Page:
The Italian had considerable support in the stands and that was evident at the FA Cup final at Wembley on Saturday when, amid rumours over his future, his name was chanted regularly.
Mancini ended the club's 35-year trophy drought by overseeing their 2011 FA Cup success and bettered that by winning a first top-flight title in 44 years last season.
The disappointment among supporters was soon apparent across social media and internet forums.
That the news of Mancini's departure, after three days of intense speculation, broke on the anniversary of last year's dramatic Premier League title success added to the gloom.
Kevin Parker, general secretary of the Manchester City Supporters Club, said: "After the weekend I think we were all expecting it to happen but I think we are all a bit disappointed it happened yesterday [Monday] of all days - the anniversary of when we won the Premier League.
"All those fantastic memories we have of May 13, 2012 - that date is a special date for City fans and that's been a little bit tarnished. We're definitely all disappointed."
A statement from the club said that Mancini had been relieved of his duties for failing to achieve the season's "stated targets".
Parker said: "It is unbelievable. The club have said the targets set haven't been met, but finishing second in the Premier League and losing finalists in the FA Cup would suggest those targets might have been unachievable.
"Does that mean we had to win the Premier League and win the FA Cup? I'm not sure."
The club's statement also referred to a "need to develop a holistic approach to all aspects of football at the club".
Parker feels this could be a reference to various reports of disunity within the dressing room during Mancini's tenure.
This season alone Mancini has attracted criticism for seemingly unnecessary comments about Joe Hart, Micah Richards and Vincent Kompany while the many incidents involving the now sold Mario Balotelli were a patience-draining distraction.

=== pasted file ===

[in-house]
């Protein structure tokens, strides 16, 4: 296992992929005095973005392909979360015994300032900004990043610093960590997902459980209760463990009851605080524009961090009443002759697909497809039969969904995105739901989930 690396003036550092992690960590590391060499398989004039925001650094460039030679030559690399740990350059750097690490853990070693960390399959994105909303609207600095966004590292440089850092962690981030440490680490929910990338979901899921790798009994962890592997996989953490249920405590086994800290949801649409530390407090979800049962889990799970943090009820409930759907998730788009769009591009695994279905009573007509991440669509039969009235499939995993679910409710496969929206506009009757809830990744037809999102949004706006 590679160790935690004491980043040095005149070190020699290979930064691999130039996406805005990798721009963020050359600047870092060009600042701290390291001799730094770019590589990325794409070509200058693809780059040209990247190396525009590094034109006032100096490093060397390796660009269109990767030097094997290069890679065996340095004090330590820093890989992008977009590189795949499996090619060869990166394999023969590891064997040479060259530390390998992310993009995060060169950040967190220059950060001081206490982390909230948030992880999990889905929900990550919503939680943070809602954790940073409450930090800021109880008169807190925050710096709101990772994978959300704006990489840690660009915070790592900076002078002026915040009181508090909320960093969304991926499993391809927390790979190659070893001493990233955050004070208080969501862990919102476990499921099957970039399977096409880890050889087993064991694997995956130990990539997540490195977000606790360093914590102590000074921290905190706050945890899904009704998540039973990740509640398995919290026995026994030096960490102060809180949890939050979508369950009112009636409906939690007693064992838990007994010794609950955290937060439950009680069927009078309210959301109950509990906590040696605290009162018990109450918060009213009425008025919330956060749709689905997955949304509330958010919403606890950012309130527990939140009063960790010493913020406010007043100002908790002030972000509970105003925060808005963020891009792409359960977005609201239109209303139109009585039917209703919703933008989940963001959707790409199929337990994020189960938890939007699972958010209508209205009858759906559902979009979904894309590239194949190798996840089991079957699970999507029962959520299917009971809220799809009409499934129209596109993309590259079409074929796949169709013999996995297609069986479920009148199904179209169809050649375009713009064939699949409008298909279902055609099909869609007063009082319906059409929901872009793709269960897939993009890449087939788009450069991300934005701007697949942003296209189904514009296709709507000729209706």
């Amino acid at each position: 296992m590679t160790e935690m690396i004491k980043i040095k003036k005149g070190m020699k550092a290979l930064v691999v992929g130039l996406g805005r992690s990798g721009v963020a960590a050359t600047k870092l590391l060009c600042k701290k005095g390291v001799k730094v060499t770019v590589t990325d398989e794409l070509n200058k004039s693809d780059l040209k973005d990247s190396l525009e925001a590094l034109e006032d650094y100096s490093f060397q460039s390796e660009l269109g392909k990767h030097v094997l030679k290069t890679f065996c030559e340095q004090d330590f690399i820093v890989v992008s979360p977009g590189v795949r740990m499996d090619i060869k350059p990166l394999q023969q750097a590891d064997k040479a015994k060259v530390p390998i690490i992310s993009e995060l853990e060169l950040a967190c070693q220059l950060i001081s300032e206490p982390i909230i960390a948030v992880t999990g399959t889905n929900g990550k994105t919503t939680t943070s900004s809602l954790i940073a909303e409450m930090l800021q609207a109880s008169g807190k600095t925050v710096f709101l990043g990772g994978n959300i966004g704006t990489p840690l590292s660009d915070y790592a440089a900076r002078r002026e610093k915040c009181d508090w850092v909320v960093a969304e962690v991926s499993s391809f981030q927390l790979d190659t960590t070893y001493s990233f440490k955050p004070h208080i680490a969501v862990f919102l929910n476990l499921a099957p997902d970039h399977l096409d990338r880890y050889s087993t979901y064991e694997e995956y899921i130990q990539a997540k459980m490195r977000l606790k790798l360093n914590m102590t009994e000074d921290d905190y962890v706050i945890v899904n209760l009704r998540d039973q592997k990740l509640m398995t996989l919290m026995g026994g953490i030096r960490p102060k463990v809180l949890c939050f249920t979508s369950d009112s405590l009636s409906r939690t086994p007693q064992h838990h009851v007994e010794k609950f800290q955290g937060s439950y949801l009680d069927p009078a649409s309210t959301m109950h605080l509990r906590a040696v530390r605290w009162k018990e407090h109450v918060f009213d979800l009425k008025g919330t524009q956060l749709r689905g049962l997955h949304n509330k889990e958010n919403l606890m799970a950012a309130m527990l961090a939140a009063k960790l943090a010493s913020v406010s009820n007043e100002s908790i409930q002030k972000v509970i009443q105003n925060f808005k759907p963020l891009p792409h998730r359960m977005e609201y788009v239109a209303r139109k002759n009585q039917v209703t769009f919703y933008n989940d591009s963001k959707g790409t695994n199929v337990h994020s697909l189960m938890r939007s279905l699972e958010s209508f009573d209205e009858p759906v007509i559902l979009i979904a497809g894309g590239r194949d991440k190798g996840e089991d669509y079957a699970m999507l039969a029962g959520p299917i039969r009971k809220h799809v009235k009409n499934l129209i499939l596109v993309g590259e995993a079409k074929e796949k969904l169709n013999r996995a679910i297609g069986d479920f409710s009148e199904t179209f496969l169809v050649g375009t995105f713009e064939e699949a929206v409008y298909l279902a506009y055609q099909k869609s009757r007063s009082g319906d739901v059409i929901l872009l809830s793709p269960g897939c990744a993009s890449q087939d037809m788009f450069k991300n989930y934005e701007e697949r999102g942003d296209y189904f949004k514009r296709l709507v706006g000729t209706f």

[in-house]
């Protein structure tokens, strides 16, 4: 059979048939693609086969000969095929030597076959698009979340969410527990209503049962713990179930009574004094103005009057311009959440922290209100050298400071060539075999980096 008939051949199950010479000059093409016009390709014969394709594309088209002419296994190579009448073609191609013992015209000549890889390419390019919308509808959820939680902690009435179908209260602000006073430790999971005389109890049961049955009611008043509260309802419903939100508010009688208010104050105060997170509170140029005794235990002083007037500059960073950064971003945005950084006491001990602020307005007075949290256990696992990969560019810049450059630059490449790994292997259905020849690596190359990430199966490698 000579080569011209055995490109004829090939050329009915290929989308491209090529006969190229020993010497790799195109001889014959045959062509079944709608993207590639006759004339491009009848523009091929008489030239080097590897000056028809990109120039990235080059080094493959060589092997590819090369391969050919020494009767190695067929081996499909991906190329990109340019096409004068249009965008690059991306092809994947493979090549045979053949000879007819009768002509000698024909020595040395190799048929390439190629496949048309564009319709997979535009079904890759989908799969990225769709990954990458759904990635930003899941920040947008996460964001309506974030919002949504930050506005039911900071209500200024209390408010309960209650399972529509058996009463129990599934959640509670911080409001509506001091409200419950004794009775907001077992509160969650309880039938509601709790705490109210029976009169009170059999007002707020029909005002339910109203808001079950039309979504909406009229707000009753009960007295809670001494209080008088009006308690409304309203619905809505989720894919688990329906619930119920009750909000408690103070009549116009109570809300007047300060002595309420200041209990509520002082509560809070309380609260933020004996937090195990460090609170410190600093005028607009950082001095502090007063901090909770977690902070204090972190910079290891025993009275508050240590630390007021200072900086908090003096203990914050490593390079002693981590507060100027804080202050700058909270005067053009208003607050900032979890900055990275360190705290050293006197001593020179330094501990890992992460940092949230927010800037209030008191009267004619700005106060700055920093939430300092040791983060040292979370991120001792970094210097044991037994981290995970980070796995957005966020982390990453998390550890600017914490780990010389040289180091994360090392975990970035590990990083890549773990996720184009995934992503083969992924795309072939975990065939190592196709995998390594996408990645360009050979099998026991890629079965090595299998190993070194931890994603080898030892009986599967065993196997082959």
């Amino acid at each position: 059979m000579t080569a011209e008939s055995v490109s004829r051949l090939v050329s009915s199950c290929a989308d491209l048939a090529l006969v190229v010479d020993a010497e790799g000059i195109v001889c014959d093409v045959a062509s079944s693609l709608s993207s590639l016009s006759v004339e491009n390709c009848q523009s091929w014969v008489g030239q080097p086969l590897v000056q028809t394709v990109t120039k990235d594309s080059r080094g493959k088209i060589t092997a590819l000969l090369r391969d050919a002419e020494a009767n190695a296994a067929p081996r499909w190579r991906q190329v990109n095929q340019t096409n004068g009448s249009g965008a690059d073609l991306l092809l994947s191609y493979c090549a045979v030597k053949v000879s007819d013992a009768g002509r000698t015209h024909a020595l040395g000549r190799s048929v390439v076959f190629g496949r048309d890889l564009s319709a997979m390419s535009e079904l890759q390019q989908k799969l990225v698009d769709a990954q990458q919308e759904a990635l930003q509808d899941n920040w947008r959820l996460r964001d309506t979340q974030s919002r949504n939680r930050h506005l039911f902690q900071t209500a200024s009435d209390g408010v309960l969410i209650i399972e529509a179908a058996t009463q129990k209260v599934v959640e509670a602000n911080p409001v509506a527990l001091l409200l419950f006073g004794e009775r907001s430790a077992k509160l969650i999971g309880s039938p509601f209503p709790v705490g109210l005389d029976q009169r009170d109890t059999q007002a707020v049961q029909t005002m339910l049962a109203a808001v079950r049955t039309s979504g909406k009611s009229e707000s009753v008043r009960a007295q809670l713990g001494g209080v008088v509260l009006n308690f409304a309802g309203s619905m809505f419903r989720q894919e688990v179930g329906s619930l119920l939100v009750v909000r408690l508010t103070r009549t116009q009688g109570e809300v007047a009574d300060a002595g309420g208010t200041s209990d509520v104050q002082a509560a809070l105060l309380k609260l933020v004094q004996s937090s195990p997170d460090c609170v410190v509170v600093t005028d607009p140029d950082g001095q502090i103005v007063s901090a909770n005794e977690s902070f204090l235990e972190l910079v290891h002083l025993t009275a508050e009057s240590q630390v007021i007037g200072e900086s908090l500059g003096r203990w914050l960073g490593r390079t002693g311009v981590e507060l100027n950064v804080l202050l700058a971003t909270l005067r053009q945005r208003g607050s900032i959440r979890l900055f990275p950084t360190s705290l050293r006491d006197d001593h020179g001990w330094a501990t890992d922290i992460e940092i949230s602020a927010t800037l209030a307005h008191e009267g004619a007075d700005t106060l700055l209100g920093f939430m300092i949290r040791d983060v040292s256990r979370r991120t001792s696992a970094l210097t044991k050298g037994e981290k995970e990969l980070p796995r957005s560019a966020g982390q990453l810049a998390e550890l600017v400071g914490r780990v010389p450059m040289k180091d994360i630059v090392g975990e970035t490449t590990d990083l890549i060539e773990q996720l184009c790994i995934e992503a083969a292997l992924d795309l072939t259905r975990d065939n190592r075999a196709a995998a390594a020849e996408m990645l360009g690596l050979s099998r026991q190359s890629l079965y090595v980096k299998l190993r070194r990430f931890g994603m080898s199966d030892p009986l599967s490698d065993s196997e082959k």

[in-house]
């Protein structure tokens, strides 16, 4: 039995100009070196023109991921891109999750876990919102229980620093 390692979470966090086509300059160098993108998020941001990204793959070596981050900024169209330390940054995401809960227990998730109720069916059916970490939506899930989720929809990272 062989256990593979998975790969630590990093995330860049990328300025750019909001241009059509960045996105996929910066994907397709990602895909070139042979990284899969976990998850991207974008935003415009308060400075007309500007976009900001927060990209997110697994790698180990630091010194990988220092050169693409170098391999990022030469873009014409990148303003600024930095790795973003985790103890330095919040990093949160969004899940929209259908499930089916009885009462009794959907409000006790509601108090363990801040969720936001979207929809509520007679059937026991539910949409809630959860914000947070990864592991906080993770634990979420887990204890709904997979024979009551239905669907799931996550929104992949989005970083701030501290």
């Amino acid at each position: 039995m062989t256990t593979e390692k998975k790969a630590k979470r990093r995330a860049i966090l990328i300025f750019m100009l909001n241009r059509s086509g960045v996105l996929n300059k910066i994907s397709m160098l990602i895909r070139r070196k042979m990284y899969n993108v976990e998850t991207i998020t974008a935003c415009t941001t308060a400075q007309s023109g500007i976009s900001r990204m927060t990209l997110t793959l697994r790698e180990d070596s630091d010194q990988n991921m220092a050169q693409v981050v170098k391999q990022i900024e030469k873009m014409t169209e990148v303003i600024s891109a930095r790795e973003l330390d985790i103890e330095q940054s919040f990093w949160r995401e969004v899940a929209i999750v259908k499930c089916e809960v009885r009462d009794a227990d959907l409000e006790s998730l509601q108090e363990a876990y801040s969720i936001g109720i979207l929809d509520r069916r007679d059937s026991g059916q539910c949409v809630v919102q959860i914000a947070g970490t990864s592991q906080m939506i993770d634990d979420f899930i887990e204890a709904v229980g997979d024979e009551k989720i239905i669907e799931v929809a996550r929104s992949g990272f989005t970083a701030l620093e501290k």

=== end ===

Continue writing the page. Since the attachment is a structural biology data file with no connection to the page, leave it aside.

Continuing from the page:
Parker said: "I think it seems clear - whilst they might not be happy with what's happened on the field - there are other bits and pieces off the field that we as fans don't get to know about.
"This reference to an 'holistic approach', there is probably a message in there somewhere.
"I think they are looking for peace, harmony and happiness in the camp. That would suggest that under Roberto that isn't the case.
"We all hear rumours and hear stories about it not being a particularly happy camp.
"But as fans our interest is a successful football team, success and trophies, and under Roberto that is what we got.
"Of course we are disappointed we have not won a trophy this season but in the eyes of City fans, that is not failure.
"When you have waited as long as we have for trophies, then the three Roberto has brought in three years are certainly keeping us happy."
Mancini's exit means that Manchester United, Manchester City and Chelsea - the current top three in the Premier League - will all have new managers next term. Sixth-placed Everton will also have a new boss.
Parker said: "Whoever the new manager is is going to be will get the full support of the City fans.
"The appointment of the new manager - in no way is he associated with what has happened to Roberto Mancini.
"But it is just disappointing. I would imagine there would be a lot of chanting for Roberto tonight [Tuesday] at Reading and this weekend against Norwich.
"Sir Alex Ferguson and David Moyes had the opportunity to say goodbye to the supporters who backed them, we don't get that.
"I think the writing had been on the wall but it would have been quite nice to have the opportunity to say goodbye to Bobby.
"Football isn't as sentimental as that, unfortunately."